When I worked at a small private college, we engaged the services of a consultant whose experience was from a large public university. He described our differences as paralleling that of a speed boat and an aircraft carrier – we could turn on a dime whereas the ship could not. Much of our time together was spent trying to leverage that advantage.
There are many iterations of the speed boat that are operating today as more people work as independent contractors or have a “side hustle,” and countless small businesses help to power the economy. Aircraft-carrier-esque organizations have also demonstrated remarkable agility that defies normal timelines in this time of COVID disruption, but small continues to be a coveted asset that allows for quick adaptation and change.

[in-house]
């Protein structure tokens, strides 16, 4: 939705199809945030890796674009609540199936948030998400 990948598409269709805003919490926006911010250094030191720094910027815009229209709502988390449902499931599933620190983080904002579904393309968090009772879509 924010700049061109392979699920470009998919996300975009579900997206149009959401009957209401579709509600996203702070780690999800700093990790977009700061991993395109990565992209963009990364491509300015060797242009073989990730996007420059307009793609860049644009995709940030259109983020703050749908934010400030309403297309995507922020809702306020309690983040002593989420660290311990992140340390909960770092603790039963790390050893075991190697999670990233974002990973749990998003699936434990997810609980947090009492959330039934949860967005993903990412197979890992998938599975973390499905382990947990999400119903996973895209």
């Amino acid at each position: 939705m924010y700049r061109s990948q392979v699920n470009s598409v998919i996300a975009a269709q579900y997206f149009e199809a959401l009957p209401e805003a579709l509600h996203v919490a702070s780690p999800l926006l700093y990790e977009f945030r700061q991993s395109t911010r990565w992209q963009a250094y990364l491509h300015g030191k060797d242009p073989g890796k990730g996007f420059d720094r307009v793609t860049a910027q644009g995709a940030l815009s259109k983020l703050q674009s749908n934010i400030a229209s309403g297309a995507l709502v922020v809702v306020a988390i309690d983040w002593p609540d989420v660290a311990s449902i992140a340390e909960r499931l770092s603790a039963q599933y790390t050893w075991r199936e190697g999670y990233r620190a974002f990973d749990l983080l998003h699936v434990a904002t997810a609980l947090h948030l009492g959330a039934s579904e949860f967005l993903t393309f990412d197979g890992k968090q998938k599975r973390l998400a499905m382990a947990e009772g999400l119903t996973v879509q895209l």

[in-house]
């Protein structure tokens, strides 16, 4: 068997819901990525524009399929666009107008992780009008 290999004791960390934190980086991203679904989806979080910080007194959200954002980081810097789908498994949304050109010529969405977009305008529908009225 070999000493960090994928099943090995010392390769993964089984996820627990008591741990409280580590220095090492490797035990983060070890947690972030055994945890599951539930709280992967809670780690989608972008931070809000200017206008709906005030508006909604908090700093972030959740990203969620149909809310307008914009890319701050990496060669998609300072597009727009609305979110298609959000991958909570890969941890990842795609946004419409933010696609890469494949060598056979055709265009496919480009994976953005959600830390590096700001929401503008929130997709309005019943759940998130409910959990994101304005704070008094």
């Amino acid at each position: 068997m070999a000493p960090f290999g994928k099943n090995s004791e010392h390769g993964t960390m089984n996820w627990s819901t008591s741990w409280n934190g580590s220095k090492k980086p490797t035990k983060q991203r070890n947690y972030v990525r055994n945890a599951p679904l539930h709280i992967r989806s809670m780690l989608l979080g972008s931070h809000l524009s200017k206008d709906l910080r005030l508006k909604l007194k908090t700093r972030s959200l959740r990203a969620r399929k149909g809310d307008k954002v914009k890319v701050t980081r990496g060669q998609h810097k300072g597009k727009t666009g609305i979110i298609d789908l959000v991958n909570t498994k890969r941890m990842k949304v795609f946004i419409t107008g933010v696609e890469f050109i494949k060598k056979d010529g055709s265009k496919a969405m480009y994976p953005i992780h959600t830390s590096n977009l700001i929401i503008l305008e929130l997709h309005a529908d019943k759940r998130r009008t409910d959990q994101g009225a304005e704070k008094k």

Some examples of those who have: one restaurant is now selling bread, milk and cheese along with its takeout menu; a local mattress factory has switched its operations to make filters for masks instead of bedding, and hobbyists have turned their 3D printers into ventilator-making machines. They had the ability to quickly change course and they did.
In a personal example, my friend’s wireless router decided to die this week and he lamented that he found himself serving as the IT department for his home/office/school. But rather than be mired in bureaucracy that a large IT or purchasing department could require, he promptly drove to the store and replaced his equipment. Problem solved.
If your operations have the ability to act as a speed boat, by all means, take advantage and circumvent the waves.